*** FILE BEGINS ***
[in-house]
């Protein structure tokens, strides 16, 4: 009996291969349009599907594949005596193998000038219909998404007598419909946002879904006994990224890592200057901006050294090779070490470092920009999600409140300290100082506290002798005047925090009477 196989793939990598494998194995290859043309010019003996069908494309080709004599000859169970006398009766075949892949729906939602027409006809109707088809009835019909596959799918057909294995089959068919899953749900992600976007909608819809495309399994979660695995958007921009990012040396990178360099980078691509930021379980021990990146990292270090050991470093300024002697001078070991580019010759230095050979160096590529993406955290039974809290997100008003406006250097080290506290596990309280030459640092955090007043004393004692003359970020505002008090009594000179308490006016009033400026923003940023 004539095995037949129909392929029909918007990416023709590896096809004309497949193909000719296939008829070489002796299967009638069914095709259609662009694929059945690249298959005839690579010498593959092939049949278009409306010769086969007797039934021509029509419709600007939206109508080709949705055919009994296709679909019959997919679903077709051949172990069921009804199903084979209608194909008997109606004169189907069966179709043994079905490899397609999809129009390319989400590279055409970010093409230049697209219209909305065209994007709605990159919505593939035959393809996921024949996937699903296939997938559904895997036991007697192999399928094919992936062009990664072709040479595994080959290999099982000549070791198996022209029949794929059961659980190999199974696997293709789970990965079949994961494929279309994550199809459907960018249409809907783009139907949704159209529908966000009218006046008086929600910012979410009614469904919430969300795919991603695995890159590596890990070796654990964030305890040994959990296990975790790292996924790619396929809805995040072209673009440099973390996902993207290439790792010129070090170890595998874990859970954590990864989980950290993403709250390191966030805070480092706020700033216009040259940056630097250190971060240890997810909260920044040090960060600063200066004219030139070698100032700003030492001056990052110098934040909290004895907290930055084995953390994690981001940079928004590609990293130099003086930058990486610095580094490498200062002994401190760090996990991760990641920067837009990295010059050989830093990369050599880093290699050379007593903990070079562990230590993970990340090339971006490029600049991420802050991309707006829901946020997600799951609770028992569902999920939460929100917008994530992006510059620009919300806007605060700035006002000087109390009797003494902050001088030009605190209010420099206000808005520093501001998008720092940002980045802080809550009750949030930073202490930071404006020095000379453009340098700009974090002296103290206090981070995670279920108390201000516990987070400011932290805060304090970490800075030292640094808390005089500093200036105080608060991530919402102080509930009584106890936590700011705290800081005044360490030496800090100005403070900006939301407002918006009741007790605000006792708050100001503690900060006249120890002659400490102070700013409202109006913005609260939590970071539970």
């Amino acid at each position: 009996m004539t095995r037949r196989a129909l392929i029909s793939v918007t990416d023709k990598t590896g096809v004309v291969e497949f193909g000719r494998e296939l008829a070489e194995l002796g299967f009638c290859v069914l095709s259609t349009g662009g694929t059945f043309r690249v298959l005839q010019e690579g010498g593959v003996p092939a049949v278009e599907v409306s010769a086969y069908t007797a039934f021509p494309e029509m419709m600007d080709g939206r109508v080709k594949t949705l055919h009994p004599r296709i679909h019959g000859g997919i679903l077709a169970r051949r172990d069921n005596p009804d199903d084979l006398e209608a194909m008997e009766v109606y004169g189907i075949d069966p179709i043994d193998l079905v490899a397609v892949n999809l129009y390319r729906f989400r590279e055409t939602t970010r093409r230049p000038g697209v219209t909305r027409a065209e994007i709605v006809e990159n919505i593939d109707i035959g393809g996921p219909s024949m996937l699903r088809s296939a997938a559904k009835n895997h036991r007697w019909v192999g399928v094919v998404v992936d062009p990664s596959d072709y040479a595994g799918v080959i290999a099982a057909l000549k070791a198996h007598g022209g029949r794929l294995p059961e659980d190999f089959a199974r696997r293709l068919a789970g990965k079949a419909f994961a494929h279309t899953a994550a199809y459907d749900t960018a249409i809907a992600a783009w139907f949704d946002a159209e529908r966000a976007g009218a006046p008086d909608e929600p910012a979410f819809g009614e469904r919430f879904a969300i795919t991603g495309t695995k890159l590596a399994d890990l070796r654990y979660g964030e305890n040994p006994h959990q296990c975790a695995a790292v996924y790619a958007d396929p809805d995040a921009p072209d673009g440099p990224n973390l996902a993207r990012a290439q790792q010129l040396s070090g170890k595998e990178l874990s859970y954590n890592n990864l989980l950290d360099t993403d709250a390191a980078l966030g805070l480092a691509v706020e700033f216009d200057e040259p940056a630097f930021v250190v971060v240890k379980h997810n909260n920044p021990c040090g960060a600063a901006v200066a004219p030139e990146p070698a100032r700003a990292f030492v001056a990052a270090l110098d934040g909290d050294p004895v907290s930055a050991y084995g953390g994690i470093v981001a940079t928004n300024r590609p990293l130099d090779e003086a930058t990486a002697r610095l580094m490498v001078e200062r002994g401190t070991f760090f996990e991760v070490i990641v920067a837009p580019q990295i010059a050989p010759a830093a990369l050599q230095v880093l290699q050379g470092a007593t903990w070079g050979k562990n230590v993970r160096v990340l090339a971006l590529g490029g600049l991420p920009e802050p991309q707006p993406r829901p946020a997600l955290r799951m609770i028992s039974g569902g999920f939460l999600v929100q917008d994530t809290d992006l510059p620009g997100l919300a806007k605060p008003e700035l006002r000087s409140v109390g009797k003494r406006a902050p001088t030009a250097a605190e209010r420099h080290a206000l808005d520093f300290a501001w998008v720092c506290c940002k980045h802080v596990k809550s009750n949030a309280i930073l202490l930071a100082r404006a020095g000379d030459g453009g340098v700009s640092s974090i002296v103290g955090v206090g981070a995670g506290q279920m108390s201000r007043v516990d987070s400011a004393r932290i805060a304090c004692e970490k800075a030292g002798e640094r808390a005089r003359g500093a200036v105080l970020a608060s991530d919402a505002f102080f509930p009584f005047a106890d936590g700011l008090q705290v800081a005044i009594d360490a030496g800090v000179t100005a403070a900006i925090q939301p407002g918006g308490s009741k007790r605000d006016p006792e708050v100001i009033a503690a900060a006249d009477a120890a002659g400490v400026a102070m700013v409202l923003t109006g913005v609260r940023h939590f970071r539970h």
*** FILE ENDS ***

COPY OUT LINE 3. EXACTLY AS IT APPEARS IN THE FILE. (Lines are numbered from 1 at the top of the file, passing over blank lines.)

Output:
């Amino acid at each position: 009996m004539t095995r037949r196989a129909l392929i029909s793939v918007t990416d023709k990598t590896g096809v004309v291969e497949f193909g000719r494998e296939l008829a070489e194995l002796g299967f009638c290859v069914l095709s259609t349009g662009g694929t059945f043309r690249v298959l005839q010019e690579g010498g593959v003996p092939a049949v278009e599907v409306s010769a086969y069908t007797a039934f021509p494309e029509m419709m600007d080709g939206r109508v080709k594949t949705l055919h009994p004599r296709i679909h019959g000859g997919i679903l077709a169970r051949r172990d069921n005596p009804d199903d084979l006398e209608a194909m008997e009766v109606y004169g189907i075949d069966p179709i043994d193998l079905v490899a397609v892949n999809l129009y390319r729906f989400r590279e055409t939602t970010r093409r230049p000038g697209v219209t909305r027409a065209e994007i709605v006809e990159n919505i593939d109707i035959g393809g996921p219909s024949m996937l699903r088809s296939a997938a559904k009835n895997h036991r007697w019909v192999g399928v094919v998404v992936d062009p990664s596959d072709y040479a595994g799918v080959i290999a099982a057909l000549k070791a198996h007598g022209g029949r794929l294995p059961e659980d190999f089959a199974r696997r293709l068919a789970g990965k079949a419909f994961a494929h279309t899953a994550a199809y459907d749900t960018a249409i809907a992600a783009w139907f949704d946002a159209e529908r966000a976007g009218a006046p008086d909608e929600p910012a979410f819809g009614e469904r919430f879904a969300i795919t991603g495309t695995k890159l590596a399994d890990l070796r654990y979660g964030e305890n040994p006994h959990q296990c975790a695995a790292v996924y790619a958007d396929p809805d995040a921009p072209d673009g440099p990224n973390l996902a993207r990012a290439q790792q010129l040396s070090g170890k595998e990178l874990s859970y954590n890592n990864l989980l950290d360099t993403d709250a390191a980078l966030g805070l480092a691509v706020e700033f216009d200057e040259p940056a630097f930021v250190v971060v240890k379980h997810n909260n920044p021990c040090g960060a600063a901006v200066a004219p030139e990146p070698a100032r700003a990292f030492v001056a990052a270090l110098d934040g909290d050294p004895v907290s930055a050991y084995g953390g994690i470093v981001a940079t928004n300024r590609p990293l130099d090779e003086a930058t990486a002697r610095l580094m490498v001078e200062r002994g401190t070991f760090f996990e991760v070490i990641v920067a837009p580019q990295i010059a050989p010759a830093a990369l050599q230095v880093l290699q050379g470092a007593t903990w070079g050979k562990n230590v993970r160096v990340l090339a971006l590529g490029g600049l991420p920009e802050p991309q707006p993406r829901p946020a997600l955290r799951m609770i028992s039974g569902g999920f939460l999600v929100q917008d994530t809290d992006l510059p620009g997100l919300a806007k605060p008003e700035l006002r000087s409140v109390g009797k003494r406006a902050p001088t030009a250097a605190e209010r420099h080290a206000l808005d520093f300290a501001w998008v720092c506290c940002k980045h802080v596990k809550s009750n949030a309280i930073l202490l930071a100082r404006a020095g000379d030459g453009g340098v700009s640092s974090i002296v103290g955090v206090g981070a995670g506290q279920m108390s201000r007043v516990d987070s400011a004393r932290i805060a304090c004692e970490k800075a030292g002798e640094r808390a005089r003359g500093a200036v105080l970020a608060s991530d919402a505002f102080f509930p009584f005047a106890d936590g700011l008090q705290v800081a005044i009594d360490a030496g800090v000179t100005a403070a900006i925090q939301p407002g918006g308490s009741k007790r605000d006016p006792e708050v100001i009033a503690a900060a006249d009477a120890a002659g400490v400026a102070m700013v409202l923003t109006g913005v609260r940023h939590f970071r539970h």